This is after they were quilted, bound, and I even put hanging sleeves on them. I mailed them off to the big city this morning.
And here are the individual pieces. For those of you who were interested in the bottom block, I’ve included the templates for those. The PDF has both a 6 inch version as well as the pieces for the 24 inch block that I constructed. I even did a coloring sheet. The file is after these pictures.
Welcome to Week Eight of the #SDQAL! I am so glad you have been diligently sewing along with us and have gotten to a near finish! This week I am going to cover adding the tops and sides to the quilt top, and announce a couple of giveaways. John will be posting next week and covering the grand finale of finishing up, announce the giveaway winners, and share some birthday cake with us (Happy Early Birthday John!).
I will tell you that I removed all the papers from the quilt top at this point. It made sewing the border to the quilt top easier. Do what feels right for you.
So if you go waaaayyyyy back to page one of the pattern, you will be using those border pieces you cut. There is a side set which are the border pieces you cut from the background fabric that measure 63 and 16 1/2 – you should have two. Tula has great guidelines for adding these pieces in her tip on page 8. You need to measure the center of the quilt and trim the border pieces to that size (mine were not quite 63!). Pin the border to the corners. Find and match the center of the quilt top with the center of the border and pin. As Tula notes, pin every 5 inches or so (I actually do every 2 – 3 inches but I worry about rippling). Sew and press.
You now have a growing quilt top! Only one more step to go. You need to take those 90×181/2 pieces and do the same on the top and bottom as you did on the sides!
As you can see in the next shot, the borders make this grow to the humongous piece of beauty it was destined to become.
And some folks added the borders, others opted to not add them, and some folks used some great colors! Kudos to the creators of these and many other great Space Dust pieces.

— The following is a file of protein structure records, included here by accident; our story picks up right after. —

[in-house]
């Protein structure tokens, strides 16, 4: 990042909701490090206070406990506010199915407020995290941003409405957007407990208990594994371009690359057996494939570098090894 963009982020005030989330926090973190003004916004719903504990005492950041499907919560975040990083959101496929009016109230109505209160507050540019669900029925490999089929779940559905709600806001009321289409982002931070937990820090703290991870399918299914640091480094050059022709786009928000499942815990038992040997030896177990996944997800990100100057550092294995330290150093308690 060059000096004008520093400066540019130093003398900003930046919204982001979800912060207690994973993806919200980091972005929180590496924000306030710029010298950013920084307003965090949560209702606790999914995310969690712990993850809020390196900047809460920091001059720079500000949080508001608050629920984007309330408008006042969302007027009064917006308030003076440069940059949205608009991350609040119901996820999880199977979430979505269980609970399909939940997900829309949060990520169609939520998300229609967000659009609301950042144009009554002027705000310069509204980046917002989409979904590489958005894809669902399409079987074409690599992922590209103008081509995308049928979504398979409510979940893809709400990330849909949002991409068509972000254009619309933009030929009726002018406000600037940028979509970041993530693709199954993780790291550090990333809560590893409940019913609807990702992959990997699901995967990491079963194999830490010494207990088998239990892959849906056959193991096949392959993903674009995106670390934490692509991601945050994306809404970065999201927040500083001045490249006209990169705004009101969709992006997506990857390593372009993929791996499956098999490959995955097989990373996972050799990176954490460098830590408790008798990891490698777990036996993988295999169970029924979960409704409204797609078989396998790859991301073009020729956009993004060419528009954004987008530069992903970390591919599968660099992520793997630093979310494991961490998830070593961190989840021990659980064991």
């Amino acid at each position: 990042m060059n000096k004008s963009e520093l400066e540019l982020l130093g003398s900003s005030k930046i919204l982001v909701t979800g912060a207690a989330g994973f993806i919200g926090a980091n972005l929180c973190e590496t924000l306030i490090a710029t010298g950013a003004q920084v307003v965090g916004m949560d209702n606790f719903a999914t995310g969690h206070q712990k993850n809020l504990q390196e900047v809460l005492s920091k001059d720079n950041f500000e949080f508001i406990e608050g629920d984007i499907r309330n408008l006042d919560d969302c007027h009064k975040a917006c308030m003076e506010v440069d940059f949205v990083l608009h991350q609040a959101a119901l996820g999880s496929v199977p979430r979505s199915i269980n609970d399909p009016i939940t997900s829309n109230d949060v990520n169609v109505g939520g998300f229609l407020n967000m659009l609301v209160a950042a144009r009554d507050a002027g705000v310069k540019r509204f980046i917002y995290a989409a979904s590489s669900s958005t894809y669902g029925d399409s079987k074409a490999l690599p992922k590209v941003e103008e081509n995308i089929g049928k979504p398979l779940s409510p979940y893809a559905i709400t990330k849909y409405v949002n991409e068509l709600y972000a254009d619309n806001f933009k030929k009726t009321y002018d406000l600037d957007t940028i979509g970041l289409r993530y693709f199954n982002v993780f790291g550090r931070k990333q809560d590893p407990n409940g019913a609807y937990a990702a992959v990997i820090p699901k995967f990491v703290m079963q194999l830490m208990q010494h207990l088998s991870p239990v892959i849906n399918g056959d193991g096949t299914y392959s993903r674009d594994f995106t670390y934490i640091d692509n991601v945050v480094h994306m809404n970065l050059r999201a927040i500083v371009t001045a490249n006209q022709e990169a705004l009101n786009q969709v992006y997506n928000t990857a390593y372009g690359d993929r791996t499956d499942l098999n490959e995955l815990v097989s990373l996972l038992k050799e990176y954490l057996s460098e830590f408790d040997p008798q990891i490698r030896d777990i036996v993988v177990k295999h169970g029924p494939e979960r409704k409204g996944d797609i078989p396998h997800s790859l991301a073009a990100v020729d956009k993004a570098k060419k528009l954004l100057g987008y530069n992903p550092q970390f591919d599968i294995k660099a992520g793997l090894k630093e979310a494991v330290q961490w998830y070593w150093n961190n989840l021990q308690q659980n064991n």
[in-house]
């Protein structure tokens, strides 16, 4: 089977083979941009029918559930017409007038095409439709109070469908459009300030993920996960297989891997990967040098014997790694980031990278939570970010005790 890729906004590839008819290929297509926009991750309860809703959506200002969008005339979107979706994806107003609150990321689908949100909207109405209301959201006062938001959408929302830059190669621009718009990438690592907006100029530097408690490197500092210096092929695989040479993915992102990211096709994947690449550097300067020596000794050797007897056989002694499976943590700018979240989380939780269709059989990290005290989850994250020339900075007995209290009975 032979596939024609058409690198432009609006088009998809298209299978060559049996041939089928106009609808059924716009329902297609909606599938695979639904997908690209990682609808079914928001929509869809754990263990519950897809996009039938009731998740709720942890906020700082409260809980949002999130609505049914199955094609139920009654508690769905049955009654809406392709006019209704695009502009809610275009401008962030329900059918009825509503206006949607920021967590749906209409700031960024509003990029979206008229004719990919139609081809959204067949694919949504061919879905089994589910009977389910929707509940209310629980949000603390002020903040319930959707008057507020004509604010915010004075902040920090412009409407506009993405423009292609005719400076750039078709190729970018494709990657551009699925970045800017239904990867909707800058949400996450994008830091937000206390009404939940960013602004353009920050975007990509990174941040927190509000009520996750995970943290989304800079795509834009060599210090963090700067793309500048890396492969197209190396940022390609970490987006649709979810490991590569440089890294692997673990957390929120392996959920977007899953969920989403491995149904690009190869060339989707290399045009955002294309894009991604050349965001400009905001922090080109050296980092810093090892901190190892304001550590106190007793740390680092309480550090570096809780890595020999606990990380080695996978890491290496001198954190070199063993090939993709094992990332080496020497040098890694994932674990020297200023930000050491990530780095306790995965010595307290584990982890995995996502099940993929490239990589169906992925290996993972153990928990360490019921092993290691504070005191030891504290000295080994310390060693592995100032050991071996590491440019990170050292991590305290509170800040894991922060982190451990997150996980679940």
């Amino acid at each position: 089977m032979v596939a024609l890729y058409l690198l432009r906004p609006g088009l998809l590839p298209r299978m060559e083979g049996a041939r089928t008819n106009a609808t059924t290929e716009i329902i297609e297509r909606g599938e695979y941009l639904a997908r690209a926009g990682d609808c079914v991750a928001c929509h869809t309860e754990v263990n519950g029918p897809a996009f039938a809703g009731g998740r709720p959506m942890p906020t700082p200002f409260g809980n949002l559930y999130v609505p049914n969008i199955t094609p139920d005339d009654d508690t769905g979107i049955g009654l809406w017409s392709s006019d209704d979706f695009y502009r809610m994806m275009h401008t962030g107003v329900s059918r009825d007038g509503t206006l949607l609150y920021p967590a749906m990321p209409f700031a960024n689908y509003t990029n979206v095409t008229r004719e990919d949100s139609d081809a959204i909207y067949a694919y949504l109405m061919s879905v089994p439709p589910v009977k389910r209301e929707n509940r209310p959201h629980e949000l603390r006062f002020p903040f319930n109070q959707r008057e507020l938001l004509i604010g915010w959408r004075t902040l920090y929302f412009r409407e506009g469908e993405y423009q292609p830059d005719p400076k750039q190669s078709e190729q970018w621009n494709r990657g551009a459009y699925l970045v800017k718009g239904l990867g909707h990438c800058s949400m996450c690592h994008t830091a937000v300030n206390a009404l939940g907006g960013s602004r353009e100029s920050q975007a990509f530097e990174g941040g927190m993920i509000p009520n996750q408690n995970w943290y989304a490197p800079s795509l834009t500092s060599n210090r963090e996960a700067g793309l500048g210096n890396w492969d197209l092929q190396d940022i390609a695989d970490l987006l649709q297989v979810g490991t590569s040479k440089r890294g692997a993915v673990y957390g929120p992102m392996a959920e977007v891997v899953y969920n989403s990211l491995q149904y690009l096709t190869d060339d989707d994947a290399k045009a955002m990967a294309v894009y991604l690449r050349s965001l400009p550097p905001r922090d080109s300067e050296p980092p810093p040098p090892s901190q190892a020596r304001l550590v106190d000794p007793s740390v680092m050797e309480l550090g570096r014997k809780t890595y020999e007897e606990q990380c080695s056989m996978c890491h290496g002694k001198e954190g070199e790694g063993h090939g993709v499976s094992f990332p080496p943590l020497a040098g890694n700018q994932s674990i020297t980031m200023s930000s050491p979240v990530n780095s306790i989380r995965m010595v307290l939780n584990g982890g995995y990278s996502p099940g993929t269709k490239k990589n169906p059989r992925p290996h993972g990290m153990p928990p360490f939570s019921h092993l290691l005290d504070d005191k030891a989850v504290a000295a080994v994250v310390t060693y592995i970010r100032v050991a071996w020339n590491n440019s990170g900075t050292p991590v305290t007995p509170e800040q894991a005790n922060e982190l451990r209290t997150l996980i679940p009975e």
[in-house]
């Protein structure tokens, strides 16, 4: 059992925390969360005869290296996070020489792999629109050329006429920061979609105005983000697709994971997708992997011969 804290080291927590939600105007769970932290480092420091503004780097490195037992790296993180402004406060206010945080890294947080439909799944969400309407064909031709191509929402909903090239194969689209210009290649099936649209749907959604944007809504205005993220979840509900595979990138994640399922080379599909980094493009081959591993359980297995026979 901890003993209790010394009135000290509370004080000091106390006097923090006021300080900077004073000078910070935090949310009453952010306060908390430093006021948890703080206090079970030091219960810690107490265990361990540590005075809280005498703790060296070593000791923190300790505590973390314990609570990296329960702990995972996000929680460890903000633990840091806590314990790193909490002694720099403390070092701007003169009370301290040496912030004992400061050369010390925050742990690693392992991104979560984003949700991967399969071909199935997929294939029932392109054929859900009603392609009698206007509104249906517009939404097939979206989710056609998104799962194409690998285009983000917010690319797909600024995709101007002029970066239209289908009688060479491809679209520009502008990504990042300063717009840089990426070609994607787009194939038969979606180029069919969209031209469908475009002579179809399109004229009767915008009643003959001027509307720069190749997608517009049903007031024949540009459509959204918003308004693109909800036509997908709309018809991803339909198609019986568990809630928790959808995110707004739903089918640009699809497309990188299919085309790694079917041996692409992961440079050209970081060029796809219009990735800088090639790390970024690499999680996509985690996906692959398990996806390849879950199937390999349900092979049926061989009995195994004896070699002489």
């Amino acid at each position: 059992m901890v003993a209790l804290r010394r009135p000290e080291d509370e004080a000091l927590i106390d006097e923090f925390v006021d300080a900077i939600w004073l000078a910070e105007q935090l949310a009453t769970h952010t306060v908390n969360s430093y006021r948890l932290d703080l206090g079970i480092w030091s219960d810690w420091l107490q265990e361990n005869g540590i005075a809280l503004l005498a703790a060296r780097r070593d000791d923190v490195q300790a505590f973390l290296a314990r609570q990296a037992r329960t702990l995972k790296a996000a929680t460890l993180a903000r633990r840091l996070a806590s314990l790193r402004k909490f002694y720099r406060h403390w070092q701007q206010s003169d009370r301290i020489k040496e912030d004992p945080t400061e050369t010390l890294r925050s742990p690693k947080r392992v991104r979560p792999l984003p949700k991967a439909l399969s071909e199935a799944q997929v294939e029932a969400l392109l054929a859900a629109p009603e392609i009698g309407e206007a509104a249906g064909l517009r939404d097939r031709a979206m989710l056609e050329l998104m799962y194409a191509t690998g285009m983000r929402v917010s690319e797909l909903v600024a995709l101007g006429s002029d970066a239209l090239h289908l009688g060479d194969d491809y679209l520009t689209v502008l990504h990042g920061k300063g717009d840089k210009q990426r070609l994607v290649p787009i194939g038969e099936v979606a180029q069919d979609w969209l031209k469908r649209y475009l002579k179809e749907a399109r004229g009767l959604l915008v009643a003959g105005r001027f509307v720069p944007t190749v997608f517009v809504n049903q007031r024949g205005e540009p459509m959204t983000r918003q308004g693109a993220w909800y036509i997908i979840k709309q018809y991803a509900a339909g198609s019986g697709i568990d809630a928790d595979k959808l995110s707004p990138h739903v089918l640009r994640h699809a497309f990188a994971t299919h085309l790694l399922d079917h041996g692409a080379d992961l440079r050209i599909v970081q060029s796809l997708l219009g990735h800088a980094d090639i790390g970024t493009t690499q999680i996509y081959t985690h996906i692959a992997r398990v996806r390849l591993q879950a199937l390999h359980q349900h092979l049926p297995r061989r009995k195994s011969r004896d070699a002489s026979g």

And now for the really fun part! Our friends at Quilters Square have provided a half yard bundle of fabulous ArtGalleryFabrics Pure Elements for you quilting adventures. And I have a very special pincushion courtesy of my friend Kate Tracton Designs. John will be announcing the winners next week on his wrap up post.
And that’s a wrap for me for the Space Dust QAL! I want to thank John for letting me co host with him, Tula Pink for an awesome pattern, Katarina Roccella and Art Gallery Fabrics for awesome fabric and the wondrous Quilters Square for providing the awesome kits. And thanks to all of you who joined in the fun.
Oh, I almost forgot! John is letting me announce the winner of the large Aurifil thread! Phew, so much responsibility! And the winner is angelabdesign. contact me or john!
Well heading into the home stretch! This is the next to the last row that comprises the body of the space dust!
This row uses templates EE through LL. Have those ready to go along with your fabric? Then get to it and get it done! John will be back next Friday to get week 7 and Row 6 all finished up. Then on to the sides and tops and voila, space dust.
Here’s my indelible version with Row Five attached.
John announced another giveaway last week – one lucky winner will win a half-yard bundle of Pure Elements solids, courtesy of Quilter’s Square and Art Gallery Fabrics. And I get to draw the winner!
Cue the music…and the winner is…See_Marj_Create! Please DM me on IG or comment here with your details and I will get them to Quilter’s Square!
Don’t forget to check the blogs next Friday for Week 7 Row Six – John will be hosting and announcing another great giveaway!
And for those of you who found you love this pattern like I did, make another one! Here’s my Version 2.